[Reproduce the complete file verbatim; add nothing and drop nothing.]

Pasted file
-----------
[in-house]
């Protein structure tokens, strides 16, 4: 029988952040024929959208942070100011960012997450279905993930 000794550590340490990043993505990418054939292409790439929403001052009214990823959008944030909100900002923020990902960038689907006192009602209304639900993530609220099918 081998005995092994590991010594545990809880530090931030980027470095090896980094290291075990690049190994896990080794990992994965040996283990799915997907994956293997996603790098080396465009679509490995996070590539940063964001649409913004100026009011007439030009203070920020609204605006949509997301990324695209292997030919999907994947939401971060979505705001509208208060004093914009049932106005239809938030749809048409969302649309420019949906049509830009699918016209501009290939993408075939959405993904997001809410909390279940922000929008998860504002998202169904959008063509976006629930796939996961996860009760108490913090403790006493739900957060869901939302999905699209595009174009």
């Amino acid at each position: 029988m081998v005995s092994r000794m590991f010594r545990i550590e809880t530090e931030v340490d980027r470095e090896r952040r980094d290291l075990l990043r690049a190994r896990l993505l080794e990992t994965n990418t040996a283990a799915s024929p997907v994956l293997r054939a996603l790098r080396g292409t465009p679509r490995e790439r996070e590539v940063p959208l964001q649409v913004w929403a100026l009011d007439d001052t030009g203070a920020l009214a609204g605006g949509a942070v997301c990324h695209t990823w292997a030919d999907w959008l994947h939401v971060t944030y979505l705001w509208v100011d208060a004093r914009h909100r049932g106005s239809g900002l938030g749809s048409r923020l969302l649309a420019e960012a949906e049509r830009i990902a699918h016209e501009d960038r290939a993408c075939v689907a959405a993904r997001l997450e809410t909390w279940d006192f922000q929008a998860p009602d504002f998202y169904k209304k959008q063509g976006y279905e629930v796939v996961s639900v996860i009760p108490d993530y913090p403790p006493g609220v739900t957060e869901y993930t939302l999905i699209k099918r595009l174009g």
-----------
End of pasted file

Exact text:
[in-house]
């Protein structure tokens, strides 16, 4: 029988952040024929959208942070100011960012997450279905993930 000794550590340490990043993505990418054939292409790439929403001052009214990823959008944030909100900002923020990902960038689907006192009602209304639900993530609220099918 081998005995092994590991010594545990809880530090931030980027470095090896980094290291075990690049190994896990080794990992994965040996283990799915997907994956293997996603790098080396465009679509490995996070590539940063964001649409913004100026009011007439030009203070920020609204605006949509997301990324695209292997030919999907994947939401971060979505705001509208208060004093914009049932106005239809938030749809048409969302649309420019949906049509830009699918016209501009290939993408075939959405993904997001809410909390279940922000929008998860504002998202169904959008063509976006629930796939996961996860009760108490913090403790006493739900957060869901939302999905699209595009174009």
């Amino acid at each position: 029988m081998v005995s092994r000794m590991f010594r545990i550590e809880t530090e931030v340490d980027r470095e090896r952040r980094d290291l075990l990043r690049a190994r896990l993505l080794e990992t994965n990418t040996a283990a799915s024929p997907v994956l293997r054939a996603l790098r080396g292409t465009p679509r490995e790439r996070e590539v940063p959208l964001q649409v913004w929403a100026l009011d007439d001052t030009g203070a920020l009214a609204g605006g949509a942070v997301c990324h695209t990823w292997a030919d999907w959008l994947h939401v971060t944030y979505l705001w509208v100011d208060a004093r914009h909100r049932g106005s239809g900002l938030g749809s048409r923020l969302l649309a420019e960012a949906e049509r830009i990902a699918h016209e501009d960038r290939a993408c075939v689907a959405a993904r997001l997450e809410t909390w279940d006192f922000q929008a998860p009602d504002f998202y169904k209304k959008q063509g976006y279905e629930v796939v996961s639900v996860i009760p108490d993530y913090p403790p006493g609220v739900t957060e869901y993930t939302l999905i699209k099918r595009l174009g």